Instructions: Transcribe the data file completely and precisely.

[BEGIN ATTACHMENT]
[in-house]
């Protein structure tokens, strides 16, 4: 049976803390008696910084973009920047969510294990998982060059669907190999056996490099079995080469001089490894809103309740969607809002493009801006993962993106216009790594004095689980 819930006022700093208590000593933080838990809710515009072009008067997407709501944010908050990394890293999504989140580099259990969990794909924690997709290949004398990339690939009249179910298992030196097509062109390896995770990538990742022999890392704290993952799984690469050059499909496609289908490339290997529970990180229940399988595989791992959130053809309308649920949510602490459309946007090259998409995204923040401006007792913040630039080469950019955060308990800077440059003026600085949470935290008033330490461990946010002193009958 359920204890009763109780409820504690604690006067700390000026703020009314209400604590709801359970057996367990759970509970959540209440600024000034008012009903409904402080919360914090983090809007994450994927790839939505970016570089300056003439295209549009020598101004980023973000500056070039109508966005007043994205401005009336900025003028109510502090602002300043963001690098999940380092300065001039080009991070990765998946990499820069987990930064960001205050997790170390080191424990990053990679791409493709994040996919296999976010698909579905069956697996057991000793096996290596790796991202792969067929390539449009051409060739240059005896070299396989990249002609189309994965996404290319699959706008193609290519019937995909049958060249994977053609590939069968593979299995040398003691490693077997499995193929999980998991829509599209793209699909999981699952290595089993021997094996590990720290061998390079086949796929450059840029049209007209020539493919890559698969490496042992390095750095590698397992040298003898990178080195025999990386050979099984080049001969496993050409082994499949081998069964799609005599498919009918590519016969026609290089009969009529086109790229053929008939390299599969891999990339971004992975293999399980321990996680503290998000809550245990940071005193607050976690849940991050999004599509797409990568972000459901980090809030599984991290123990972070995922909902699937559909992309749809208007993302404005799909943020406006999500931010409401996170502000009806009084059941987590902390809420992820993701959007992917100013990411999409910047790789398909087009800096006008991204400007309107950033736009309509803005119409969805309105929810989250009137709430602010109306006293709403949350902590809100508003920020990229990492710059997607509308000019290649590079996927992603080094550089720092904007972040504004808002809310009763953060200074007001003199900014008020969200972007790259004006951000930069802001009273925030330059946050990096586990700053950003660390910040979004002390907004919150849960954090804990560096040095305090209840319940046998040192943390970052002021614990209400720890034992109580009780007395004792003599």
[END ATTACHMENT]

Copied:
[in-house]
């Protein structure tokens, strides 16, 4: 049976803390008696910084973009920047969510294990998982060059669907190999056996490099079995080469001089490894809103309740969607809002493009801006993962993106216009790594004095689980 819930006022700093208590000593933080838990809710515009072009008067997407709501944010908050990394890293999504989140580099259990969990794909924690997709290949004398990339690939009249179910298992030196097509062109390896995770990538990742022999890392704290993952799984690469050059499909496609289908490339290997529970990180229940399988595989791992959130053809309308649920949510602490459309946007090259998409995204923040401006007792913040630039080469950019955060308990800077440059003026600085949470935290008033330490461990946010002193009958 359920204890009763109780409820504690604690006067700390000026703020009314209400604590709801359970057996367990759970509970959540209440600024000034008012009903409904402080919360914090983090809007994450994927790839939505970016570089300056003439295209549009020598101004980023973000500056070039109508966005007043994205401005009336900025003028109510502090602002300043963001690098999940380092300065001039080009991070990765998946990499820069987990930064960001205050997790170390080191424990990053990679791409493709994040996919296999976010698909579905069956697996057991000793096996290596790796991202792969067929390539449009051409060739240059005896070299396989990249002609189309994965996404290319699959706008193609290519019937995909049958060249994977053609590939069968593979299995040398003691490693077997499995193929999980998991829509599209793209699909999981699952290595089993021997094996590990720290061998390079086949796929450059840029049209007209020539493919890559698969490496042992390095750095590698397992040298003898990178080195025999990386050979099984080049001969496993050409082994499949081998069964799609005599498919009918590519016969026609290089009969009529086109790229053929008939390299599969891999990339971004992975293999399980321990996680503290998000809550245990940071005193607050976690849940991050999004599509797409990568972000459901980090809030599984991290123990972070995922909902699937559909992309749809208007993302404005799909943020406006999500931010409401996170502000009806009084059941987590902390809420992820993701959007992917100013990411999409910047790789398909087009800096006008991204400007309107950033736009309509803005119409969805309105929810989250009137709430602010109306006293709403949350902590809100508003920020990229990492710059997607509308000019290649590079996927992603080094550089720092904007972040504004808002809310009763953060200074007001003199900014008020969200972007790259004006951000930069802001009273925030330059946050990096586990700053950003660390910040979004002390907004919150849960954090804990560096040095305090209840319940046998040192943390970052002021614990209400720890034992109580009780007395004792003599």